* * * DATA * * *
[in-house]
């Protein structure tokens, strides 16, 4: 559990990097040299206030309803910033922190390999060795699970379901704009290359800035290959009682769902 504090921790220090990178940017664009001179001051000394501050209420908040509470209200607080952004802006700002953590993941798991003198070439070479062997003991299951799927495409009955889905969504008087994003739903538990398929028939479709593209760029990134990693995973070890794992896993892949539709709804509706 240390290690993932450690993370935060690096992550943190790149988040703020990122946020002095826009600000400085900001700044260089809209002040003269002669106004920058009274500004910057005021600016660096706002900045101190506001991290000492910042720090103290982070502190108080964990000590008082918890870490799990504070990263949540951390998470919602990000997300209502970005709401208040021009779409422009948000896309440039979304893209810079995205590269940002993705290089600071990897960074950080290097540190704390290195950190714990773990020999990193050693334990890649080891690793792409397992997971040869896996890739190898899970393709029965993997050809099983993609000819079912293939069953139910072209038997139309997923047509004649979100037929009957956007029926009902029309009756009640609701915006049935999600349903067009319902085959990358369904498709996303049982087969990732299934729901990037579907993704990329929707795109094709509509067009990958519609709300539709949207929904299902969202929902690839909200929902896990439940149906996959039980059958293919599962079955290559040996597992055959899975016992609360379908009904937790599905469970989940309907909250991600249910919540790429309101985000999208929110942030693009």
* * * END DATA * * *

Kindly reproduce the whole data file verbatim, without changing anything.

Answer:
[in-house]
């Protein structure tokens, strides 16, 4: 559990990097040299206030309803910033922190390999060795699970379901704009290359800035290959009682769902 504090921790220090990178940017664009001179001051000394501050209420908040509470209200607080952004802006700002953590993941798991003198070439070479062997003991299951799927495409009955889905969504008087994003739903538990398929028939479709593209760029990134990693995973070890794992896993892949539709709804509706 240390290690993932450690993370935060690096992550943190790149988040703020990122946020002095826009600000400085900001700044260089809209002040003269002669106004920058009274500004910057005021600016660096706002900045101190506001991290000492910042720090103290982070502190108080964990000590008082918890870490799990504070990263949540951390998470919602990000997300209502970005709401208040021009779409422009948000896309440039979304893209810079995205590269940002993705290089600071990897960074950080290097540190704390290195950190714990773990020999990193050693334990890649080891690793792409397992997971040869896996890739190898899970393709029965993997050809099983993609000819079912293939069953139910072209038997139309997923047509004649979100037929009957956007029926009902029309009756009640609701915006049935999600349903067009319902085959990358369904498709996303049982087969990732299934729901990037579907993704990329929707795109094709509509067009990958519609709300539709949207929904299902969202929902690839909200929902896990439940149906996959039980059958293919599962079955290559040996597992055959899975016992609360379908009904937790599905469970989940309907909250991600249910919540790429309101985000999208929110942030693009």